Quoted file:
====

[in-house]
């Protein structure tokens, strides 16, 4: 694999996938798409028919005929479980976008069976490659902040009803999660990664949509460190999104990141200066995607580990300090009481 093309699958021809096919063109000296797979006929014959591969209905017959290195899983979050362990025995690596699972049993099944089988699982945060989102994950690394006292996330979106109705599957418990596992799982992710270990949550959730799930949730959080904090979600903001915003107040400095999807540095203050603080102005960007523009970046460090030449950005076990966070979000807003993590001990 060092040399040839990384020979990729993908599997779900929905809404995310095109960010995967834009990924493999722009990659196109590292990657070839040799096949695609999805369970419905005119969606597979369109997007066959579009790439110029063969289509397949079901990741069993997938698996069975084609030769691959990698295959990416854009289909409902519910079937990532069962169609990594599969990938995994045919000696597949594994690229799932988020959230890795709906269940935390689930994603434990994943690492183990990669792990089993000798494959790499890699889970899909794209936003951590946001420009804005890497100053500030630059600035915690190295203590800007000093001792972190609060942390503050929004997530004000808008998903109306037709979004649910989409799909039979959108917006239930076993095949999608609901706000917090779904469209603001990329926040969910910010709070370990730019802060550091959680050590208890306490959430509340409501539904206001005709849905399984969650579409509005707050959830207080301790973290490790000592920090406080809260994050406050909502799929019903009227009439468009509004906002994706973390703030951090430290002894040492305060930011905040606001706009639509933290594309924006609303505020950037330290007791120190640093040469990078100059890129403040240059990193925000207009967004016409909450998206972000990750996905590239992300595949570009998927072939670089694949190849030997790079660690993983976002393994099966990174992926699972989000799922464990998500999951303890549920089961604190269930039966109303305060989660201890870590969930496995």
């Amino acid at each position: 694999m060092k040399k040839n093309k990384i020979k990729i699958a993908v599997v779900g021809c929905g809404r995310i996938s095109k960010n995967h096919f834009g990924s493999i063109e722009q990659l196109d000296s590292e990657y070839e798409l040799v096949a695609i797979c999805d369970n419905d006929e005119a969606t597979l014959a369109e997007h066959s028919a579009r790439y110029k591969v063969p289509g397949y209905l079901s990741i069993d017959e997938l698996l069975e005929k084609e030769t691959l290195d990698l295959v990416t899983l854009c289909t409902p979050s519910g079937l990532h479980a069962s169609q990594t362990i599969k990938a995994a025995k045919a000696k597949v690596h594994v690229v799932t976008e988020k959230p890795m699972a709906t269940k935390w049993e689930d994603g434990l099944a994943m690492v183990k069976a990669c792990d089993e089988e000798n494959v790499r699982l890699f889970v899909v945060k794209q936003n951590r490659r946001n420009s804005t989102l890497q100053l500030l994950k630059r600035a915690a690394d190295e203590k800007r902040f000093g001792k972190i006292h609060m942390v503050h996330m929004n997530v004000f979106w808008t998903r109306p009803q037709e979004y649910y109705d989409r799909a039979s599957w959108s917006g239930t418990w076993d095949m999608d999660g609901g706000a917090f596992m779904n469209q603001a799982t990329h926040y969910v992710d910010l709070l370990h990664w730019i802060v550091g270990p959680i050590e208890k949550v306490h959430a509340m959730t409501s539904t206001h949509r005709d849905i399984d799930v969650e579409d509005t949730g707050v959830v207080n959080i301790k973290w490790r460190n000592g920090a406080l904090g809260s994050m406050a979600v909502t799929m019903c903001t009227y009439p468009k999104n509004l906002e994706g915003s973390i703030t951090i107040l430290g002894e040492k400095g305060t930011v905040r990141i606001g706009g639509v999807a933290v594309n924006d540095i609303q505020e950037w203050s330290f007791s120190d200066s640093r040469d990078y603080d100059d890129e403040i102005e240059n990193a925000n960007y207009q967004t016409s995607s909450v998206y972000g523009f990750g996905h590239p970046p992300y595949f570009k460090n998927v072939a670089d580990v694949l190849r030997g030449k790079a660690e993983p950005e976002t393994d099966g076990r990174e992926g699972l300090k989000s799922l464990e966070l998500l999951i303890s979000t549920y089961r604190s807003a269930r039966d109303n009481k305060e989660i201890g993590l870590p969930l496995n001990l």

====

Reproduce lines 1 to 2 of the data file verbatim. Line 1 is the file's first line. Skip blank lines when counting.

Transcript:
[in-house]
């Protein structure tokens, strides 16, 4: 694999996938798409028919005929479980976008069976490659902040009803999660990664949509460190999104990141200066995607580990300090009481 093309699958021809096919063109000296797979006929014959591969209905017959290195899983979050362990025995690596699972049993099944089988699982945060989102994950690394006292996330979106109705599957418990596992799982992710270990949550959730799930949730959080904090979600903001915003107040400095999807540095203050603080102005960007523009970046460090030449950005076990966070979000807003993590001990 060092040399040839990384020979990729993908599997779900929905809404995310095109960010995967834009990924493999722009990659196109590292990657070839040799096949695609999805369970419905005119969606597979369109997007066959579009790439110029063969289509397949079901990741069993997938698996069975084609030769691959990698295959990416854009289909409902519910079937990532069962169609990594599969990938995994045919000696597949594994690229799932988020959230890795709906269940935390689930994603434990994943690492183990990669792990089993000798494959790499890699889970899909794209936003951590946001420009804005890497100053500030630059600035915690190295203590800007000093001792972190609060942390503050929004997530004000808008998903109306037709979004649910989409799909039979959108917006239930076993095949999608609901706000917090779904469209603001990329926040969910910010709070370990730019802060550091959680050590208890306490959430509340409501539904206001005709849905399984969650579409509005707050959830207080301790973290490790000592920090406080809260994050406050909502799929019903009227009439468009509004906002994706973390703030951090430290002894040492305060930011905040606001706009639509933290594309924006609303505020950037330290007791120190640093040469990078100059890129403040240059990193925000207009967004016409909450998206972000990750996905590239992300595949570009998927072939670089694949190849030997790079660690993983976002393994099966990174992926699972989000799922464990998500999951303890549920089961604190269930039966109303305060989660201890870590969930496995």